Contract talks cool pilot support for Continental-United dea

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Contract talks cool pilot support for Continental-United dea

Unread post by bimjim » Tue Jul 06, 2010

Contract talks cool pilot support for Continental-United deal
By: Michael Fabey
July 02, 2010

The airline merger deal that United and Continental CEOs described as "built to close" is in need of some tweaking.

The Air Line Pilots Association this week throttled back its support for the deal, which would create the world’s biggest airline, after negotiations with management over a transition agreement broke down.

A transition agreement would temporarily protect the jobs, pay and benefits for both pilot groups until an agreement could be hammered out for a permanent, combined contract that covers all of the pilots. It is the first step toward forging a joint collective-bargaining agreement and integrated seniority list.

It’s not clear why the talks broke off or when they will resume.

Jay Pierce, chairman of Continental’s ALPA chapter, said in a statement, "It is unbelievable that contract talks have stalled so early in the process and for such a basic item as a transition agreement.

"We are stalled because of management’s unwillingness to compromise on matters that have little financial impact," Pierce said. "We have heard the recent statements by [Continental CEO] Jeff Smisek proclaiming the virtues of the upcoming merger, touting the benefits coming to labor because of the expected synergies and promising to work with labor in good faith to complete our contracts. However, if this is an indication of management’s approach, I have serious doubts about how long it will be before any of the touted synergies can be achieved."

Those comments are a 180-degree turn from those Pierce made in June, when union officials expressed support for the merger during hearings on Capitol Hill.

Analysts said the conflict appeared to be more than just a play for better leverage during merger contract talks.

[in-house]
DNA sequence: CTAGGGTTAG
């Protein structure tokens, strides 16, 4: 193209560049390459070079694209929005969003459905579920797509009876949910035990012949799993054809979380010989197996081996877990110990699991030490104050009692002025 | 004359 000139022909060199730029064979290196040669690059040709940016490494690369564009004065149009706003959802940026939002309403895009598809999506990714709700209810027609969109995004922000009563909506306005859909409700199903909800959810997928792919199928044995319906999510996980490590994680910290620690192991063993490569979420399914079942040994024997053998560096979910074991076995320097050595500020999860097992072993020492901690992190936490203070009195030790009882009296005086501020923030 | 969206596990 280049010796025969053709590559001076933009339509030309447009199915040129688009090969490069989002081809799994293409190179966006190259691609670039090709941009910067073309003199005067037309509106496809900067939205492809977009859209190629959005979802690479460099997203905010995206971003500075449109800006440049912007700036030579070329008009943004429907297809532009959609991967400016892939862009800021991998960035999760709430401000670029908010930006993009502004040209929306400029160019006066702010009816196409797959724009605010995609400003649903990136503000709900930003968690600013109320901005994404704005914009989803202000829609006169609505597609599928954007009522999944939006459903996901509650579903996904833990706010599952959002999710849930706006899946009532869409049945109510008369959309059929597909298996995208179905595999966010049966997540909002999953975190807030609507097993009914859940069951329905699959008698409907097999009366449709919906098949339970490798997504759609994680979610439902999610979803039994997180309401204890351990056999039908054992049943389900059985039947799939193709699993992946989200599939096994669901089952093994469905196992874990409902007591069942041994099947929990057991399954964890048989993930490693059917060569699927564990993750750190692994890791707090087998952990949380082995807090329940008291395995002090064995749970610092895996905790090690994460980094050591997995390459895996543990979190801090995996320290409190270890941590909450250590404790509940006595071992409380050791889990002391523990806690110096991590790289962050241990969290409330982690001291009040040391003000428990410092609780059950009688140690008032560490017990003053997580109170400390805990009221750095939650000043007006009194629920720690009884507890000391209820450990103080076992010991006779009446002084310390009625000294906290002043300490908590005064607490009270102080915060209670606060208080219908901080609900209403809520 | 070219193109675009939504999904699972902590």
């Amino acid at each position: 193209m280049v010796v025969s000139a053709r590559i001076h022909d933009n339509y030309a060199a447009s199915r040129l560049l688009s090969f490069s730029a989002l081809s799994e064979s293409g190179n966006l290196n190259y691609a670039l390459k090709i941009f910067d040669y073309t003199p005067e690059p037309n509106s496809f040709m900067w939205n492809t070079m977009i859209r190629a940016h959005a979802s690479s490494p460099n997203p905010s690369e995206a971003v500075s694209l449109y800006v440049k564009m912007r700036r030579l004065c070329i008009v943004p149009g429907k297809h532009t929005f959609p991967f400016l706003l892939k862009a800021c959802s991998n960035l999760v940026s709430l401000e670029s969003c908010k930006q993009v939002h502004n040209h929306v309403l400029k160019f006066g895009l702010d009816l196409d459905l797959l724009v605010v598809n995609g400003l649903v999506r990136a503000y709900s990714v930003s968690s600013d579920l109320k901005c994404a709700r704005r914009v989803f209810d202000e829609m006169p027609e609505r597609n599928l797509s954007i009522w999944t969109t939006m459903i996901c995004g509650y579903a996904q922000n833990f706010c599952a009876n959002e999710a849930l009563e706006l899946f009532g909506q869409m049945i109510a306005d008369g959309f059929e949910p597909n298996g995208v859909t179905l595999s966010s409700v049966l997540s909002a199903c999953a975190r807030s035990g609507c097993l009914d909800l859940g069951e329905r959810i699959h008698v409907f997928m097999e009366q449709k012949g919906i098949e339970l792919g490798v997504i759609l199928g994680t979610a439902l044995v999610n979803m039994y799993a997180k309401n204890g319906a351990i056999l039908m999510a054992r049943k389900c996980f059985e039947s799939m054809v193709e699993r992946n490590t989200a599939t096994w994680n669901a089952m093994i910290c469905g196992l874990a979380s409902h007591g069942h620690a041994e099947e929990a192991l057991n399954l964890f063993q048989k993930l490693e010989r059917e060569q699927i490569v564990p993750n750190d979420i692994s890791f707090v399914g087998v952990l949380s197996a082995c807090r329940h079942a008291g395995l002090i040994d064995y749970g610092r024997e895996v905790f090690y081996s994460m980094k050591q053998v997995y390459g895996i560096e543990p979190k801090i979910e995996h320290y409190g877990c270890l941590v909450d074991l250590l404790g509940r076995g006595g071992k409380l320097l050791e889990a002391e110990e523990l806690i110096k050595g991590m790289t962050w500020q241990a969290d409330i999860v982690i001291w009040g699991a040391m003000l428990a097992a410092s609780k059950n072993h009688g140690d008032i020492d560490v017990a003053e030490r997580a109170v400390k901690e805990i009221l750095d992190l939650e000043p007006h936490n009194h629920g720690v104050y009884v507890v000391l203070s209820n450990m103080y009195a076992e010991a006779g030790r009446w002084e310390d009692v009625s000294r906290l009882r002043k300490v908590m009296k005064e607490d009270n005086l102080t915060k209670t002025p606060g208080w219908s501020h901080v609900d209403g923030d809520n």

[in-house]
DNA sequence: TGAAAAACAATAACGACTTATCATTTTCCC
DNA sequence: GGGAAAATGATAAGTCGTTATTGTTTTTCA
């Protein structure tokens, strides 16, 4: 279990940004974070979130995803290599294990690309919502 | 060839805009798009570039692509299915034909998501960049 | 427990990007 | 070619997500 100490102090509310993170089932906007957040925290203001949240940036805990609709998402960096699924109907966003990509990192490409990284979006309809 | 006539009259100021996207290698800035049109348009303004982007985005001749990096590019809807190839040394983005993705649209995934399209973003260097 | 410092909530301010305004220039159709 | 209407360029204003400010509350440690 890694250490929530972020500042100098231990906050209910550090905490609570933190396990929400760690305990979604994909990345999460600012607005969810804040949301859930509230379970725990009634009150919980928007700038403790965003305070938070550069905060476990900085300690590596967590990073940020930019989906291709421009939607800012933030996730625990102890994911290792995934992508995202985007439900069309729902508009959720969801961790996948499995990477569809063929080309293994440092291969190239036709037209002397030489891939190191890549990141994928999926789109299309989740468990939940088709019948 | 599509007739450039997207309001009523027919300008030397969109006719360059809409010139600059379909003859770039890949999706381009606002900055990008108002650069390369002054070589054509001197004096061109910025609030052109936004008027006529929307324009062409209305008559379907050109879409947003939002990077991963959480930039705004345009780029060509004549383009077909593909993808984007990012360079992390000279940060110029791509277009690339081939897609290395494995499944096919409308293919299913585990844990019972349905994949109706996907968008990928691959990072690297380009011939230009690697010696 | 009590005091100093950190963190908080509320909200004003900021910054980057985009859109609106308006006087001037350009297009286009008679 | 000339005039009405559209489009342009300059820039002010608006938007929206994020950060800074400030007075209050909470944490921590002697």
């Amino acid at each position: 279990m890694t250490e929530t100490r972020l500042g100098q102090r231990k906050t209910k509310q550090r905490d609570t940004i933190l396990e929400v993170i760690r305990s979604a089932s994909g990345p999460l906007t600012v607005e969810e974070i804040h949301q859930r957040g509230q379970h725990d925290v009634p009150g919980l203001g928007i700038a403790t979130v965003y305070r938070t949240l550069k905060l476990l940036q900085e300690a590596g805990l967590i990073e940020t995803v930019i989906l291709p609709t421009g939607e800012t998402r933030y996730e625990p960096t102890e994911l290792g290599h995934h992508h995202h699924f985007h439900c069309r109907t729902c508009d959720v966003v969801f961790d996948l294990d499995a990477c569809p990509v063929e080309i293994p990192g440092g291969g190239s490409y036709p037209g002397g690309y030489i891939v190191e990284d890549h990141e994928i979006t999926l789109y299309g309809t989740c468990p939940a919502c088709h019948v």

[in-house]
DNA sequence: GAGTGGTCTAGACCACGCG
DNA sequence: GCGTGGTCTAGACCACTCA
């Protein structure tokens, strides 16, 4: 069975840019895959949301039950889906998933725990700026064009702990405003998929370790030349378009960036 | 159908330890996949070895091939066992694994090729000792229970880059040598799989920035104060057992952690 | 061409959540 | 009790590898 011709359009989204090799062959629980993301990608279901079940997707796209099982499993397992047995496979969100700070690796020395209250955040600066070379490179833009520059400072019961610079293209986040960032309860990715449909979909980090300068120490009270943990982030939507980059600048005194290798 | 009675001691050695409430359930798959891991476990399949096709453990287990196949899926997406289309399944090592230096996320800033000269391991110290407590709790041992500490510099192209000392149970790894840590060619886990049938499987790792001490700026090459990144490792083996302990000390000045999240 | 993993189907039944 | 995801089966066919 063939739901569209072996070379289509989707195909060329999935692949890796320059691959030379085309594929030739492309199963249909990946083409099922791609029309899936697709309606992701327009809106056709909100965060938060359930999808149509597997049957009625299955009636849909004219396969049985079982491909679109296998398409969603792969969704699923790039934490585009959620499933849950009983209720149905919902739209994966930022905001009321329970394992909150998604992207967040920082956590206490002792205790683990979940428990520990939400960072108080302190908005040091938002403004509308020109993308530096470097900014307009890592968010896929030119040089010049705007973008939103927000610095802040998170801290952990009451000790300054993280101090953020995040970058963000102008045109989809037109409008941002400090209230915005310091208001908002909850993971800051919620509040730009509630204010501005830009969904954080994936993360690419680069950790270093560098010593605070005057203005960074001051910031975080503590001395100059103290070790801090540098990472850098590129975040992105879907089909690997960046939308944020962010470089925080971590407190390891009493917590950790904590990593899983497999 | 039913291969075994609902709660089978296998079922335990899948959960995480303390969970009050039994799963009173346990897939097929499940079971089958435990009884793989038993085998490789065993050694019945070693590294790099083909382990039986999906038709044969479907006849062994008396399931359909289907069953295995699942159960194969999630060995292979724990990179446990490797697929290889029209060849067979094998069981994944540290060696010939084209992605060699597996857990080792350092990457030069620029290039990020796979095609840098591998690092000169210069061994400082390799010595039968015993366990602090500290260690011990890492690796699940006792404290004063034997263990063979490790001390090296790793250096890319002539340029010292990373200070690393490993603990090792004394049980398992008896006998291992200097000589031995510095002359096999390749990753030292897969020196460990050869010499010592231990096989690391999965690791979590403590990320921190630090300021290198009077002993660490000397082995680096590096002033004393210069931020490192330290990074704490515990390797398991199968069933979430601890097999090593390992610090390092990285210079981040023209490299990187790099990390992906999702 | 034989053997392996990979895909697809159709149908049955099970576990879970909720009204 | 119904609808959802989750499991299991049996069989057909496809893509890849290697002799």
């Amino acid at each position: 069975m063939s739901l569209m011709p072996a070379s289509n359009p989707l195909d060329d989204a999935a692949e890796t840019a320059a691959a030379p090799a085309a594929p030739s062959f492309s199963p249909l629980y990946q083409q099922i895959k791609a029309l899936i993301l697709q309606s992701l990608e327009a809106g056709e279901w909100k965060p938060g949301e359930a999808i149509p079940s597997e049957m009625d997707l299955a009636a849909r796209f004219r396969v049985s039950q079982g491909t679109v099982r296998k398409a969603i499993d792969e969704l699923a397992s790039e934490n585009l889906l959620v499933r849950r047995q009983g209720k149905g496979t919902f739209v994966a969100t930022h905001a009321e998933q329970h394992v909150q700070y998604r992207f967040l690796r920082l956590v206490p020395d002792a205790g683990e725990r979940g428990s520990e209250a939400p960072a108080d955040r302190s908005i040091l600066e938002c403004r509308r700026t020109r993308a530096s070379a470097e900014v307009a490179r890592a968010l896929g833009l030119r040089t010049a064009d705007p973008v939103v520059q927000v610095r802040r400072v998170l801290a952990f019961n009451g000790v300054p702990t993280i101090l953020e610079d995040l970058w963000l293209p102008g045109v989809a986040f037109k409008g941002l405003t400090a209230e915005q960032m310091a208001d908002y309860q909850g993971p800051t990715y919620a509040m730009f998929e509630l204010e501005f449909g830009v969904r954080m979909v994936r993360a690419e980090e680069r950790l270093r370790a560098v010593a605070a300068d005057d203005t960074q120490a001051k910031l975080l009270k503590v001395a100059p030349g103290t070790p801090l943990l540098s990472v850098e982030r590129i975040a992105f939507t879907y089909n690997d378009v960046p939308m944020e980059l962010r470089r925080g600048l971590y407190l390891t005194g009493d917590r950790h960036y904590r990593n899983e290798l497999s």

"This is a very big deal," said analyst Darryl Jenkins, founder of the Airline Zone, an industry economic website. "Obviously, somebody’s ego has been bruised."

The real question now is how deeply this tussle will bruise negotiations between pilots and management to close the merger deal.

Just how vital pilots' support for an airline combination can be became apparent last year, when Southwest backed off from its plan to acquire Frontier because the two airlines' pilots were unable to work out a transition plan to address seniority and other pilot issues, Southwest said.

What’s frustrating now, Jenkins said, is that neither the pilots nor management will say exactly what the conflicts are.

But what’s clear is that there was no conflict in June when Pierce and his counterpart at United, Wendy Morse, sat before members of Congress and the Senate and implored lawmakers to approve the merger.

"The merger of these two companies provides opportunity for success," Pierce told members of the Aviation Subcommittee of the House Transportation Committee at the June 16 hearing.

Morse said during the same hearing that the merger "represents not only an opportunity for both airlines but a possible sea change in the economic direction and customer satisfaction for the airline industry."

The turnaround in tone in this week’s comments better aligns the pilots with the mindset of the International Association of Machinists and Aerospace Workers.

"Congress has spent a considerable amount of time debating the issue of entities that are too big to be allowed to fail," Robert Roach Jr., the association’s general vice president, testified June 17 before the Senate Committee on Commerce, Science and Transportation.

"Our concern is we are creating airlines that are too big to succeed," he said.

In their respective testimonies, Pierce and Morse did hint that their support for the airlines was far from unconditional, both warning that no matter how big the newly merged United would be, the carrier needed to recognize the importance of its pilots and other labor groups and to negotiate with them fairly.

"Both Mr. Tilton and Mr. Smisek stated recently before Congress the importance of recognizing labor in this deal," Morse said in a statement last week. "At this juncture, their words ring hollow."


Lawyer back for another merger suit
Another proposed merger, another lawsuit spearheaded by San Francisco antitrust lawyer Joseph Alioto.

Alioto, who represented a group of passenger plaintiffs suing to block the Delta-Northwest merger in 2008 on antitrust grounds, filed another lawsuit in a federal court in San Francisco on behalf of 49 passengers this week to challenge the proposed merger of United and Continental.

In his first go-around against Delta and Northwest, Alioto settled with the airlines shortly before he was set to depose the two carriers’ chief executives about comments he said showed they would increase fares after the merger. The settlement required the terms be kept confidential in the Delta-Northwest lawsuit, Alioto said.

Alioto is taking the same tack in the lawsuit against United and Continental, saying the merger would lead to fare increases and service cuts. The merger would lead to other mergers, the lawsuit argues, which would further cut capacity and service and raise fares.

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